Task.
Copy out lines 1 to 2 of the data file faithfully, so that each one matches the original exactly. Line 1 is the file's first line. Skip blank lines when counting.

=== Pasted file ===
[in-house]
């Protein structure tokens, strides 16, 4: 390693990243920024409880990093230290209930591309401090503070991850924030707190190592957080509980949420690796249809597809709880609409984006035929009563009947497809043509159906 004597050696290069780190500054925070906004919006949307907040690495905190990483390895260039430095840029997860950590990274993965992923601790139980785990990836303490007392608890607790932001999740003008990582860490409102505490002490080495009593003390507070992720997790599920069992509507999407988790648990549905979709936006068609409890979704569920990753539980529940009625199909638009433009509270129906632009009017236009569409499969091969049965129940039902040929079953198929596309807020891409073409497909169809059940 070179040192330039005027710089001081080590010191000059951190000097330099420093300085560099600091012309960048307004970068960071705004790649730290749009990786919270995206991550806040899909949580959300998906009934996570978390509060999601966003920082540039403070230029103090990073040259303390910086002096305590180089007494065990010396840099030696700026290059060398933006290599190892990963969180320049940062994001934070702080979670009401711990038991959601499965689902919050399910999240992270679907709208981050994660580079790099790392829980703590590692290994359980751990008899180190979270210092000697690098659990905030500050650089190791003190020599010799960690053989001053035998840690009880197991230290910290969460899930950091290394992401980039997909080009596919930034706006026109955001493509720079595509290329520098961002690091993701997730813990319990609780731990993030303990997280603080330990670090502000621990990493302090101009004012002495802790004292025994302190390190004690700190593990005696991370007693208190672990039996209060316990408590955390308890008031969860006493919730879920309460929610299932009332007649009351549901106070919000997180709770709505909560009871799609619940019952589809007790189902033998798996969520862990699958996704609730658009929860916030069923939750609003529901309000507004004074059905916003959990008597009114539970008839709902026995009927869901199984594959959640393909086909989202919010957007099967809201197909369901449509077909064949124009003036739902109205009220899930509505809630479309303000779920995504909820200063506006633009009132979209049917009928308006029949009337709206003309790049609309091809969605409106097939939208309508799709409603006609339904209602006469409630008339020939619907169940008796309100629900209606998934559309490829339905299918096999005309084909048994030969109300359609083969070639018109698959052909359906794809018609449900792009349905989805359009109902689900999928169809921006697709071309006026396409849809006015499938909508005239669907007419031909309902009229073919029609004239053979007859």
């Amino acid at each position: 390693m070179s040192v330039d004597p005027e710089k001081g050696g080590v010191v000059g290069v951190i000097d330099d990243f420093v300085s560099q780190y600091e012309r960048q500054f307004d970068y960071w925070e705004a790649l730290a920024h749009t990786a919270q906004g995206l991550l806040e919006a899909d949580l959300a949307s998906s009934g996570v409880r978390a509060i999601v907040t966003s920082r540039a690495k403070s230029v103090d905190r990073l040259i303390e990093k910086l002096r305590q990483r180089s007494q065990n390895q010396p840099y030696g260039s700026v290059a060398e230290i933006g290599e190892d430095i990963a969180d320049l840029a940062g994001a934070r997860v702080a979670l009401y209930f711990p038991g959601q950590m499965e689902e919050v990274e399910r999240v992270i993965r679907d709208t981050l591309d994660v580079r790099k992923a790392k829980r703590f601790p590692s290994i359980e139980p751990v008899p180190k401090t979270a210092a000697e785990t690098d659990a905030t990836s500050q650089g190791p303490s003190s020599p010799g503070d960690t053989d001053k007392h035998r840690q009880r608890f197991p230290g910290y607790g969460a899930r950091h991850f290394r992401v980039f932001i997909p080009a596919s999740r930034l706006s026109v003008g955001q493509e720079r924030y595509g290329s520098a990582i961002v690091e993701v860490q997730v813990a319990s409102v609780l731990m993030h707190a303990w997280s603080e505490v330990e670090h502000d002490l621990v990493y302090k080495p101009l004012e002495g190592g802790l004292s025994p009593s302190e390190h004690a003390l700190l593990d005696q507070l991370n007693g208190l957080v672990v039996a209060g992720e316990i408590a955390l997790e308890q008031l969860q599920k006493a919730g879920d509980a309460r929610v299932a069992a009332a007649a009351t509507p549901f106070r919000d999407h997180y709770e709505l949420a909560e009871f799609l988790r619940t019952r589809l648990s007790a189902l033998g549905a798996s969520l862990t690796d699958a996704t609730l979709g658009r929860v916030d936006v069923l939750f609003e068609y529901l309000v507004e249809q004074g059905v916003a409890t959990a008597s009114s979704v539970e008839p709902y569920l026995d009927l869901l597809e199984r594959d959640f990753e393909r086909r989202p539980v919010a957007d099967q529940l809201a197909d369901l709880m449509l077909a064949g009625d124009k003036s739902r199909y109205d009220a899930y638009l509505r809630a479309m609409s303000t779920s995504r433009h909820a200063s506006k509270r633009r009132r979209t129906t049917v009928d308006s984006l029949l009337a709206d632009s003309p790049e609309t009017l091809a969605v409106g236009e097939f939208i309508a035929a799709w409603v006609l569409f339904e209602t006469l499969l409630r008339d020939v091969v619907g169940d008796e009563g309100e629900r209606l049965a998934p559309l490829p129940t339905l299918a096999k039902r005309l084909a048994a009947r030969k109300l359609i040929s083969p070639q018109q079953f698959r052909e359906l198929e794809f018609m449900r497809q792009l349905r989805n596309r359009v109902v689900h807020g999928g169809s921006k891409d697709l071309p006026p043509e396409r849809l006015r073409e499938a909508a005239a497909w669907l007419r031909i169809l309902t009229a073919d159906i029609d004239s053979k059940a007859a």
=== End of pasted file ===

[in-house]
């Protein structure tokens, strides 16, 4: 390693990243920024409880990093230290209930591309401090503070991850924030707190190592957080509980949420690796249809597809709880609409984006035929009563009947497809043509159906 004597050696290069780190500054925070906004919006949307907040690495905190990483390895260039430095840029997860950590990274993965992923601790139980785990990836303490007392608890607790932001999740003008990582860490409102505490002490080495009593003390507070992720997790599920069992509507999407988790648990549905979709936006068609409890979704569920990753539980529940009625199909638009433009509270129906632009009017236009569409499969091969049965129940039902040929079953198929596309807020891409073409497909169809059940 070179040192330039005027710089001081080590010191000059951190000097330099420093300085560099600091012309960048307004970068960071705004790649730290749009990786919270995206991550806040899909949580959300998906009934996570978390509060999601966003920082540039403070230029103090990073040259303390910086002096305590180089007494065990010396840099030696700026290059060398933006290599190892990963969180320049940062994001934070702080979670009401711990038991959601499965689902919050399910999240992270679907709208981050994660580079790099790392829980703590590692290994359980751990008899180190979270210092000697690098659990905030500050650089190791003190020599010799960690053989001053035998840690009880197991230290910290969460899930950091290394992401980039997909080009596919930034706006026109955001493509720079595509290329520098961002690091993701997730813990319990609780731990993030303990997280603080330990670090502000621990990493302090101009004012002495802790004292025994302190390190004690700190593990005696991370007693208190672990039996209060316990408590955390308890008031969860006493919730879920309460929610299932009332007649009351549901106070919000997180709770709505909560009871799609619940019952589809007790189902033998798996969520862990699958996704609730658009929860916030069923939750609003529901309000507004004074059905916003959990008597009114539970008839709902026995009927869901199984594959959640393909086909989202919010957007099967809201197909369901449509077909064949124009003036739902109205009220899930509505809630479309303000779920995504909820200063506006633009009132979209049917009928308006029949009337709206003309790049609309091809969605409106097939939208309508799709409603006609339904209602006469409630008339020939619907169940008796309100629900209606998934559309490829339905299918096999005309084909048994030969109300359609083969070639018109698959052909359906794809018609449900792009349905989805359009109902689900999928169809921006697709071309006026396409849809006015499938909508005239669907007419031909309902009229073919029609004239053979007859």